Today, companies around the world offer IT consulting services. Information technology consulting continues to be in demand by businesses, governments, nonprofit organizations, and schools. The growth of mobile devices, cloud computing, the Internet, social media, and other technological innovations have added to the areas that information technology consultants cover for their clients.


The information technology industry consists of large management consulting firms that include IT consulting services. There are firms that specialize in technology, and then there are information consultants who work independently. Large management consulting firms such as McKinsey & Company, Booz Allen Hamilton, and Bain & Company offer IT consulting services in addition to a full range of other services. For instance, McKinsey & Company has 22 industry practices, with consultants who have experience in those particular industries, and 12 business functions that range from analytics and business technology to sustainability and resource productivity. Other companies focus more specifically on information technology. IBM Global Services, for example, specializes in business consulting and systems integration, and application management systems. IBM Global Services has more than 100,000 employees in offices around the world.

According to the market research group Hoovers, computer systems design, development, and integration services account for about 35 percent of industry revenue in the information technology consulting field. Application design and development services account for about 25 percent and technical support accounts 10 percent of the total revenue.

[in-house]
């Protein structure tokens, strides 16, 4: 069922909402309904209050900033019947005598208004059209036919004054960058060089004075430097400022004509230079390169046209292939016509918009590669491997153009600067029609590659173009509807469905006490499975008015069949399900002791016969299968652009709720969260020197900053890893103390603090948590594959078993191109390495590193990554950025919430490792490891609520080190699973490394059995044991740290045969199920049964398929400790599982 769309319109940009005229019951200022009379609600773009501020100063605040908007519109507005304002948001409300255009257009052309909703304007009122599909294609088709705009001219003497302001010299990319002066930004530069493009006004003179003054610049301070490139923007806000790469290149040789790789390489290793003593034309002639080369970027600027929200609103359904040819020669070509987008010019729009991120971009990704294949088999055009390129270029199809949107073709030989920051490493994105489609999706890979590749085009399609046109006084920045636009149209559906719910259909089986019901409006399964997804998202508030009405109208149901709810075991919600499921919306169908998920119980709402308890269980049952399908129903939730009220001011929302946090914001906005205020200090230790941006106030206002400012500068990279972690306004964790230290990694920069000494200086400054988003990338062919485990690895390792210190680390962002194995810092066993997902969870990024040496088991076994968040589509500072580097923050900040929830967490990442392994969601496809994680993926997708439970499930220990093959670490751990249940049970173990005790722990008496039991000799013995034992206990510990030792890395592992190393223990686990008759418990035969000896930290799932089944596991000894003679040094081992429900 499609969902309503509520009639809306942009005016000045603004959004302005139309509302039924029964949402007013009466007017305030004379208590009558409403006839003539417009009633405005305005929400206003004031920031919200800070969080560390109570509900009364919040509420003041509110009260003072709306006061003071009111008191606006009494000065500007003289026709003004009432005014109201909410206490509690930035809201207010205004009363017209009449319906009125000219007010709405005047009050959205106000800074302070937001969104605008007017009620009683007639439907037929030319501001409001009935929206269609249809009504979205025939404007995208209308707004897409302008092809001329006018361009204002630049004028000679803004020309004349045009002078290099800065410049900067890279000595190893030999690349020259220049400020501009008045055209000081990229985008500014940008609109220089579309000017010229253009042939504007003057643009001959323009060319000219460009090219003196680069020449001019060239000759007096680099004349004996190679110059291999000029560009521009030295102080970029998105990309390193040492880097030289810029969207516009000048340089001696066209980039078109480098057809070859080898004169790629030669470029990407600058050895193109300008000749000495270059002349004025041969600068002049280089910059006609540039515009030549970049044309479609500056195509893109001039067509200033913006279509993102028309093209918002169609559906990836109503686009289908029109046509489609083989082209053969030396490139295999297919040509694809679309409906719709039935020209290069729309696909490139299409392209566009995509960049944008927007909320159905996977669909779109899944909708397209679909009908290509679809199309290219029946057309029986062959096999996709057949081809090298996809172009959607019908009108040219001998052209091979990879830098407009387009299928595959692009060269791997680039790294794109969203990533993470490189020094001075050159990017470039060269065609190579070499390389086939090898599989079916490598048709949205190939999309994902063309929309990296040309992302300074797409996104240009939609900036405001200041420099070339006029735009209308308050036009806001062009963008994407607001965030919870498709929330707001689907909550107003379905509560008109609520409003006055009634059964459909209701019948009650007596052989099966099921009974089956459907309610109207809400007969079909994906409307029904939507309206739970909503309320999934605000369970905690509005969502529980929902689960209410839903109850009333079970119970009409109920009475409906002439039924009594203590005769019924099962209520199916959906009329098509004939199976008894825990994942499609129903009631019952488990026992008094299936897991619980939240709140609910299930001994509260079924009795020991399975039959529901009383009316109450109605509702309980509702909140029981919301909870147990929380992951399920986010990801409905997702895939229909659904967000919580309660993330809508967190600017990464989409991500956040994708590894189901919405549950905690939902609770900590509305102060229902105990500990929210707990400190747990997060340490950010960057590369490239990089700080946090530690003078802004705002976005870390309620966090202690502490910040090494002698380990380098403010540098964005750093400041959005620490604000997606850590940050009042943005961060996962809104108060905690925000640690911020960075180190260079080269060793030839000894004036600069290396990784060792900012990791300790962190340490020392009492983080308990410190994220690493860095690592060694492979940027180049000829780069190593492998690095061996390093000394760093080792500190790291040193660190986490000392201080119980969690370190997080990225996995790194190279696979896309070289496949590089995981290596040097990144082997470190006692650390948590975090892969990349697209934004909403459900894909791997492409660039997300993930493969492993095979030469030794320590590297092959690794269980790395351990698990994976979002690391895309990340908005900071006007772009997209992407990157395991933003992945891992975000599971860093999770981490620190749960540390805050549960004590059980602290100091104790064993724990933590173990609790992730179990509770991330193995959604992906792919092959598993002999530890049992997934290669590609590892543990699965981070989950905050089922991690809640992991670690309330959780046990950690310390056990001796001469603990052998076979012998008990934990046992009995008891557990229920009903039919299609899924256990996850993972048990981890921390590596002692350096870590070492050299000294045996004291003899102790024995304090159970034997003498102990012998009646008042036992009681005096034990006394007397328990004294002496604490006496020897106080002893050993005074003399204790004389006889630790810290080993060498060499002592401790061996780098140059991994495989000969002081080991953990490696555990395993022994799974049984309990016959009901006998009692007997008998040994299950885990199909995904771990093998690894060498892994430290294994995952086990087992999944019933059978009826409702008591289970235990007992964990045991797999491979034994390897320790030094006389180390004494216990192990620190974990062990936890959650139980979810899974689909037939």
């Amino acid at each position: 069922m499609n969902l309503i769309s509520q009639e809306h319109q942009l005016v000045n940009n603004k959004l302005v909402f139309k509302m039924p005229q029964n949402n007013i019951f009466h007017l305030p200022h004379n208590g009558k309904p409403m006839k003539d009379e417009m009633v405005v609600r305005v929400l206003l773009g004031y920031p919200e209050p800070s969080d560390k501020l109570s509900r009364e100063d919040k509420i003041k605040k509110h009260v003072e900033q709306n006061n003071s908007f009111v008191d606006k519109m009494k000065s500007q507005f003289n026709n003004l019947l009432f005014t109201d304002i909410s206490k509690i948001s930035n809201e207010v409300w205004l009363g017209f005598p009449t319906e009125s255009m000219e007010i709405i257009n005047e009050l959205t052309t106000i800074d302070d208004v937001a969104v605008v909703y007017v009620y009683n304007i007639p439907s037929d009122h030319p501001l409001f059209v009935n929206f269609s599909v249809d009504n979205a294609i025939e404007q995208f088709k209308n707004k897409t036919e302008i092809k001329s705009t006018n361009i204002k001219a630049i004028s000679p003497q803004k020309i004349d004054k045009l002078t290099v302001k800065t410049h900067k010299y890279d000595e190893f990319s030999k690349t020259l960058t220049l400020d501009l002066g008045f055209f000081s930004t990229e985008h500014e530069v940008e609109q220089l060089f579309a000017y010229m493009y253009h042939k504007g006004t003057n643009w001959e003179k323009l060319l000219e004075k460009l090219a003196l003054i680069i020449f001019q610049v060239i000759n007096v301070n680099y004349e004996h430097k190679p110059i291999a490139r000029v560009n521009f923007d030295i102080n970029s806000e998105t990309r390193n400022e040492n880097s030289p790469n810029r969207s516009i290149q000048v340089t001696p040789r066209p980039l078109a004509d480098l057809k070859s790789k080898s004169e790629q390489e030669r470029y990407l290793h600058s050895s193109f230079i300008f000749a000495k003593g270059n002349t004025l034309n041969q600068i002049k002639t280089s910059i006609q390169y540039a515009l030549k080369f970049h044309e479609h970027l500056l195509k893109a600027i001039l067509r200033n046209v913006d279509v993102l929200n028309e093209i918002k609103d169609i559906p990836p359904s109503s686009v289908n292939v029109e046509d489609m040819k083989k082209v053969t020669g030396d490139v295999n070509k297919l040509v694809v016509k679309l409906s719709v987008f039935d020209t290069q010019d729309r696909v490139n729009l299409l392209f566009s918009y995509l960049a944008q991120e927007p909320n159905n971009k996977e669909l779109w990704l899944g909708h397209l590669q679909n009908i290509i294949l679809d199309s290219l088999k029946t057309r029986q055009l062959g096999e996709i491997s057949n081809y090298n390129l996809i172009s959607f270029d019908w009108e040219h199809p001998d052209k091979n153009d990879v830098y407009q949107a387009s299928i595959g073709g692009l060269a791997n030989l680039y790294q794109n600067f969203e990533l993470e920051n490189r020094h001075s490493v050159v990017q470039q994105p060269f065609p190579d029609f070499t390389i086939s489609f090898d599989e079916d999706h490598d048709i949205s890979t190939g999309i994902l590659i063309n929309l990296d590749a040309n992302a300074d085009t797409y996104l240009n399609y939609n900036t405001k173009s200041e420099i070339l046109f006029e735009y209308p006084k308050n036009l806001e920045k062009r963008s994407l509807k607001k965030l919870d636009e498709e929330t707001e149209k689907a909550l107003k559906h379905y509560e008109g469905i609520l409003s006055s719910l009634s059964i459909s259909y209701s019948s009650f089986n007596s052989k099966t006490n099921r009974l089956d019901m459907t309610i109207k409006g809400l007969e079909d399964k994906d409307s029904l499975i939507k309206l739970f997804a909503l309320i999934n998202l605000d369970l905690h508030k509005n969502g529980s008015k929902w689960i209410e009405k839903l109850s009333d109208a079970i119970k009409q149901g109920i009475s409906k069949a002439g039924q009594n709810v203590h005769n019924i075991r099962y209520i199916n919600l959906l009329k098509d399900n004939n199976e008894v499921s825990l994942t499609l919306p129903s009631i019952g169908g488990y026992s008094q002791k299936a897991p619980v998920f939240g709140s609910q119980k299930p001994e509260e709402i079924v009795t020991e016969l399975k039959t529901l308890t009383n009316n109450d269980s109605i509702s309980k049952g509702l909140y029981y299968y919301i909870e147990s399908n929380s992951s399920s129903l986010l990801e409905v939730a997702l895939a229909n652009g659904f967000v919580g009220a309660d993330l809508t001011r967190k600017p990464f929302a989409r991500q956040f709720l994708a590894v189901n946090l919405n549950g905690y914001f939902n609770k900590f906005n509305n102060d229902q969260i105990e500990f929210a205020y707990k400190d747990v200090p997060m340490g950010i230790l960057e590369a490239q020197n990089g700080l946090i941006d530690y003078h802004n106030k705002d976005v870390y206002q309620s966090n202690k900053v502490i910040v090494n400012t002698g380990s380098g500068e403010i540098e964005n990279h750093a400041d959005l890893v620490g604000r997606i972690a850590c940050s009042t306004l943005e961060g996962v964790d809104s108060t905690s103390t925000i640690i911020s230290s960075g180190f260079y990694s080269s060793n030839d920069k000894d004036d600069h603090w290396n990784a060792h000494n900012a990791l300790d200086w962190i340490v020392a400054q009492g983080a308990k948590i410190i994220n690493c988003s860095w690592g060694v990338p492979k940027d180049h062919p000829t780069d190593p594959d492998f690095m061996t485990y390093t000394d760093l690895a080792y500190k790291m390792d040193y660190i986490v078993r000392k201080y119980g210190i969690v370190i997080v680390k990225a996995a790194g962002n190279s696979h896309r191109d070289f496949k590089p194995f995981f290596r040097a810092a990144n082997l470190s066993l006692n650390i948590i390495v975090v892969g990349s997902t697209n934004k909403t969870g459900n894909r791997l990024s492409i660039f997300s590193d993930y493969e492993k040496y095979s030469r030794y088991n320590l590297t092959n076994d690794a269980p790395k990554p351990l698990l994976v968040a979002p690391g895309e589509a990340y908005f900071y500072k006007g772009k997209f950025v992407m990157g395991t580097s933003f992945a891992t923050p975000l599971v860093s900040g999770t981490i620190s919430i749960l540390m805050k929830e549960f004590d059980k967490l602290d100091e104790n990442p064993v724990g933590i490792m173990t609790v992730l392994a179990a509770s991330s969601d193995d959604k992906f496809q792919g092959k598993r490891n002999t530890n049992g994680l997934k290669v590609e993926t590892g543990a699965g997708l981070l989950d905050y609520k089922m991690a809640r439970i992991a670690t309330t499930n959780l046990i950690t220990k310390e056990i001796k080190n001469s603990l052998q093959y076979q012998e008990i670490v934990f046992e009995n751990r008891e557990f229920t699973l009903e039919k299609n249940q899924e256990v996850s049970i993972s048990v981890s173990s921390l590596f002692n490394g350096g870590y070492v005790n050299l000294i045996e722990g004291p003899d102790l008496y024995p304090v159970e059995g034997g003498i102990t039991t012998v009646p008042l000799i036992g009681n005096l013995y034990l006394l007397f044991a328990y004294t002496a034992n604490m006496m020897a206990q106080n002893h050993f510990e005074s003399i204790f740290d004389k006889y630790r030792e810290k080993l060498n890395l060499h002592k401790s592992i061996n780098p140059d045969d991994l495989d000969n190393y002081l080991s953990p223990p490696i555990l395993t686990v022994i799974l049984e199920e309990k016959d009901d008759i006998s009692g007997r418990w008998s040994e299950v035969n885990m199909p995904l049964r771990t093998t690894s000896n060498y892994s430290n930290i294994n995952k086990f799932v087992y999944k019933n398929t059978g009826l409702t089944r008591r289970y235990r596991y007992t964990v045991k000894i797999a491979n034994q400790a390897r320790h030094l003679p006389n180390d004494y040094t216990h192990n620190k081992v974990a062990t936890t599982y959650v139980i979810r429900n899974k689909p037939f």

Jobs in the information technology consulting field typically include information technology director, manager, supervisor, consultant, and associate consultant. Bain & Company described the career ladder of a general consultant employed at its company as the first step being associate consultant for two years, followed by senior associate consultant for up to 12 months, and then consultant for two to three years. The consultant advances to become case team leader. After successfully holding that job for one to two years, they advance to become a manager, and can move up to be a principal after two to three years. Bain has more than 200 information technology consultants who help clients with four main business issues: information technology strategy; improving and developing IT performance; planning for and resolving IT problems that occur during corporate mergers and acquisitions; and implementing new IT systems and programs.